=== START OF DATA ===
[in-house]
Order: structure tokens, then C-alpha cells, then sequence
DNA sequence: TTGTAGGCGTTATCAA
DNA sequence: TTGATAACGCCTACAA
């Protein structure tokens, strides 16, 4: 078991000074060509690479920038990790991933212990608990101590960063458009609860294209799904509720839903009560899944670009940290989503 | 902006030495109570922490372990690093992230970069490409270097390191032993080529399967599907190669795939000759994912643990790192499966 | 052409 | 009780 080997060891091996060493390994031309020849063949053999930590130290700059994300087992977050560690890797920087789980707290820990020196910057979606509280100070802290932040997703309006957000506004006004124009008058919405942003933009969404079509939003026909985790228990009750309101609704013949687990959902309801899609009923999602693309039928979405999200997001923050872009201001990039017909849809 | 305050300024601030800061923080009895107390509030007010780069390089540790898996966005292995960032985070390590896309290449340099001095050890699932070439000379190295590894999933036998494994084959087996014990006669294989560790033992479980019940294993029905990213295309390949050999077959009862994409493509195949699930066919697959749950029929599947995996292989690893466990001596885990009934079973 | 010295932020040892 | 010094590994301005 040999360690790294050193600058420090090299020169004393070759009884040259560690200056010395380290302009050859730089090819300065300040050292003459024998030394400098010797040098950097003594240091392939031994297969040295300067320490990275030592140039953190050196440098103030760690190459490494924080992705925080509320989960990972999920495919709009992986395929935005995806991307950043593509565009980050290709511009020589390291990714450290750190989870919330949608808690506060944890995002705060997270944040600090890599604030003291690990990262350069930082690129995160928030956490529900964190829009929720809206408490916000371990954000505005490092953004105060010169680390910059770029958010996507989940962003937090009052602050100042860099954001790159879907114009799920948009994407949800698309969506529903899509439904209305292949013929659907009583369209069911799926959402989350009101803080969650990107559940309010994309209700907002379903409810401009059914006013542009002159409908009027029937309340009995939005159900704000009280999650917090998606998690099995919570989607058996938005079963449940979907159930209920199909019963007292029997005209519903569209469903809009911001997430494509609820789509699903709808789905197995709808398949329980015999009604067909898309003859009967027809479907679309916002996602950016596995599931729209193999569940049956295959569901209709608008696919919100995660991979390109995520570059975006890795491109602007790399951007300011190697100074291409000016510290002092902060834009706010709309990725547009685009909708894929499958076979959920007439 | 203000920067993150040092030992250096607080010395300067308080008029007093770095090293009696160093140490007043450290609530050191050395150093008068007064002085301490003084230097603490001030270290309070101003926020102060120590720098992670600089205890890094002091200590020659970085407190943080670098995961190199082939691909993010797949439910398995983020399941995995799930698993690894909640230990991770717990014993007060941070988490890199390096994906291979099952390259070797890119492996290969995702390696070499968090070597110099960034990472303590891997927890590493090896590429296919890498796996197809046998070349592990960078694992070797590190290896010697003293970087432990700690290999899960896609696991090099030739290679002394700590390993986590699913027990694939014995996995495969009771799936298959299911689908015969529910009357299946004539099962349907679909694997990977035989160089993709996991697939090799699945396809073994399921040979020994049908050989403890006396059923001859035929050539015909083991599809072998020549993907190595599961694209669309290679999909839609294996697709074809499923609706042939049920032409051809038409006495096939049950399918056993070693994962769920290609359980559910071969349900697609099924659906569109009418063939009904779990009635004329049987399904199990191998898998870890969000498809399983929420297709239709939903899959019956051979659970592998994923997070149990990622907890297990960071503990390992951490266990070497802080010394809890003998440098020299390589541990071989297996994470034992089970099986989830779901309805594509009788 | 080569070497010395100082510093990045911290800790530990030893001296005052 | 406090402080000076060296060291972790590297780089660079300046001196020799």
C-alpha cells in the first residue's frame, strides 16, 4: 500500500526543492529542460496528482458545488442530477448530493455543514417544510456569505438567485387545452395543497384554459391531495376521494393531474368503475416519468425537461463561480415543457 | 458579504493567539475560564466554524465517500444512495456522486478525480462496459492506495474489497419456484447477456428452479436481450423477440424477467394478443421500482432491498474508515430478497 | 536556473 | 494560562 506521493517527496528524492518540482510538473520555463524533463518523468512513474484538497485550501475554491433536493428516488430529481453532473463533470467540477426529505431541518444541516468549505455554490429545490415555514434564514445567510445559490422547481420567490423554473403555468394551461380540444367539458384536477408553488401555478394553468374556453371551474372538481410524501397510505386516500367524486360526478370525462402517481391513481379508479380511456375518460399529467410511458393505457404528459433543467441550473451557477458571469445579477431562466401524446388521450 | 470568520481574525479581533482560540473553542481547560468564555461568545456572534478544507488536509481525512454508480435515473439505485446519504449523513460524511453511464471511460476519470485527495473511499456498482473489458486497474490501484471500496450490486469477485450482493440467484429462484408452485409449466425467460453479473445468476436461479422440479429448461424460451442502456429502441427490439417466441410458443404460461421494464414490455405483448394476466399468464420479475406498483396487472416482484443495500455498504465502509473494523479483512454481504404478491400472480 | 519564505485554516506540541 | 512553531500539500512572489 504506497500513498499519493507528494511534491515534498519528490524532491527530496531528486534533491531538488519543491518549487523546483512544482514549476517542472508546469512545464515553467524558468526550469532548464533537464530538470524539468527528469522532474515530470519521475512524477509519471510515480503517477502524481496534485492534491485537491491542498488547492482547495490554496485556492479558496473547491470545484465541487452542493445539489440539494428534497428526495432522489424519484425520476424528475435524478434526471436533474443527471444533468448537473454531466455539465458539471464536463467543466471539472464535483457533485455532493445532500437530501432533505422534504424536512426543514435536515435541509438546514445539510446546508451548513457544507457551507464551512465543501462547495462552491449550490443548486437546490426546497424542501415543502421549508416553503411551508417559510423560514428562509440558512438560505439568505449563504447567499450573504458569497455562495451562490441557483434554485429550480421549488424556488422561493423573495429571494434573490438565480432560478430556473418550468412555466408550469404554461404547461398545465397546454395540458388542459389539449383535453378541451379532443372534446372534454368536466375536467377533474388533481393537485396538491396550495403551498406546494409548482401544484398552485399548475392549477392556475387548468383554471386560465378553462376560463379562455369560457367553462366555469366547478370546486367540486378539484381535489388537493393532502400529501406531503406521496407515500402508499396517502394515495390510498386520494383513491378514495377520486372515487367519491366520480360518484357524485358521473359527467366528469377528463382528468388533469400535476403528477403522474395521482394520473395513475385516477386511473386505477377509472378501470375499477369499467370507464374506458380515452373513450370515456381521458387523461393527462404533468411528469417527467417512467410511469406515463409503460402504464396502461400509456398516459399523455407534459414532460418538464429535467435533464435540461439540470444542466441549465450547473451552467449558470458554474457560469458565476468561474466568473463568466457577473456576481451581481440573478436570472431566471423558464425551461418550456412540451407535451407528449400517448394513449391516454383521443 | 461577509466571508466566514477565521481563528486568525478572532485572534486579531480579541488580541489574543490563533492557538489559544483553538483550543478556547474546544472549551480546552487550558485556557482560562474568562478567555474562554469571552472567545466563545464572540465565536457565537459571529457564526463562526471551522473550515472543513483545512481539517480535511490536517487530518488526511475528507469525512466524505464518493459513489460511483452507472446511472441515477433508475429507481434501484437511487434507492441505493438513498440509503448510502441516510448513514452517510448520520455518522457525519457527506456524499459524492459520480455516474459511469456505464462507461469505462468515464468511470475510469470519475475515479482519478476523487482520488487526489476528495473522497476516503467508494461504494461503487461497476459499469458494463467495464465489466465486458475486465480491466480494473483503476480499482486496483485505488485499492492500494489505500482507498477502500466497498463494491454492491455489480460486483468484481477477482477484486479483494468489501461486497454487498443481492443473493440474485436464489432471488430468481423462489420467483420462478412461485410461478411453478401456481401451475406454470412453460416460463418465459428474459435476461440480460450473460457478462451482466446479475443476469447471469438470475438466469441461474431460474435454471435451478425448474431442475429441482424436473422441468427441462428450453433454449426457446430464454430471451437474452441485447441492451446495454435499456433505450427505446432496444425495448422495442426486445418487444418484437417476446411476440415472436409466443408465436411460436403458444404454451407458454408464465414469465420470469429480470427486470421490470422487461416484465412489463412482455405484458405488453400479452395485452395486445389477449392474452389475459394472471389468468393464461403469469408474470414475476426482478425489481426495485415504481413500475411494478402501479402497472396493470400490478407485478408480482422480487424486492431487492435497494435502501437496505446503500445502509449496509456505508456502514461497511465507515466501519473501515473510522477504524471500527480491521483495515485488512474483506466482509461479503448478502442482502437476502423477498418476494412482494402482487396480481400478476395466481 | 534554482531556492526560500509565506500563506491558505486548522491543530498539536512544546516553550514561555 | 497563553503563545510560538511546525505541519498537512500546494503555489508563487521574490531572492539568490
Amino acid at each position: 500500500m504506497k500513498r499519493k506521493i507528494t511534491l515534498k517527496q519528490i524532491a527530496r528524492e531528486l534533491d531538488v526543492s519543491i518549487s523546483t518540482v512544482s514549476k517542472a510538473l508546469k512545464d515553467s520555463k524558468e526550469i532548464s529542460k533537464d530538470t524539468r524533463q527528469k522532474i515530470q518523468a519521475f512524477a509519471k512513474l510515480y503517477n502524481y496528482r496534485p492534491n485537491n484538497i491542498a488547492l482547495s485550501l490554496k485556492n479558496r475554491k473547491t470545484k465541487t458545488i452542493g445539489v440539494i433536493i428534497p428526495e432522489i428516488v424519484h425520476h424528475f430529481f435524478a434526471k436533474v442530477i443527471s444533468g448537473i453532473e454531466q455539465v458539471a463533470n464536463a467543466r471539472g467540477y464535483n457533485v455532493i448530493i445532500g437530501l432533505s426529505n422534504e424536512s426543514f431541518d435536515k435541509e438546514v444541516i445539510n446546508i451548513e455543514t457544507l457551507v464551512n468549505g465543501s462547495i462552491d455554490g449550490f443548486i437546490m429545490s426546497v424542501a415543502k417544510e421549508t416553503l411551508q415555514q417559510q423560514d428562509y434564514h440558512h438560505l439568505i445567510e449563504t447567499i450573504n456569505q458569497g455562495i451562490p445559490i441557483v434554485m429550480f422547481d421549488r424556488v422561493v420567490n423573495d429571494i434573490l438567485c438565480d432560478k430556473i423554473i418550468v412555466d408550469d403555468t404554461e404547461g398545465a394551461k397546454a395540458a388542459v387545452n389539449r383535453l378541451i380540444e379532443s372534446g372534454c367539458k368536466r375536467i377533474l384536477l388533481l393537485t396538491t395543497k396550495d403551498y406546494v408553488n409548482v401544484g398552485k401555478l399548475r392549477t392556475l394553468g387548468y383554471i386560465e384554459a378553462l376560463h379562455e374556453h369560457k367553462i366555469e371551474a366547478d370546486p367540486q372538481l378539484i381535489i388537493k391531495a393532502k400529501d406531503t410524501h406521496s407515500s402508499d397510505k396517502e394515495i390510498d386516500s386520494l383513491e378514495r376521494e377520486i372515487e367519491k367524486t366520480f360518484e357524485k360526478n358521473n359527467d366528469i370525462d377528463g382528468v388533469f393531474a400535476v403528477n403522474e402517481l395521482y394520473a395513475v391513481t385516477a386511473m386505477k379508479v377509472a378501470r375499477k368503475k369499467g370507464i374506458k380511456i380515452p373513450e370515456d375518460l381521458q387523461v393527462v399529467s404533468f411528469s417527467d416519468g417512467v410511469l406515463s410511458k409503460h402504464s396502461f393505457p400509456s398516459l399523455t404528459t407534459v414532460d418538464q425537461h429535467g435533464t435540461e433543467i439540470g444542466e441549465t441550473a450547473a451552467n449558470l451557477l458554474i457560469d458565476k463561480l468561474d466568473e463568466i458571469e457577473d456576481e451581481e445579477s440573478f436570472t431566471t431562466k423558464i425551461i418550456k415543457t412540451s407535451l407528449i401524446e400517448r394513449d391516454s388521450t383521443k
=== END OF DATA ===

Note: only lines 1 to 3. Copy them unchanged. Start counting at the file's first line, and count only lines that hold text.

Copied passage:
[in-house]
Order: structure tokens, then C-alpha cells, then sequence
DNA sequence: TTGTAGGCGTTATCAA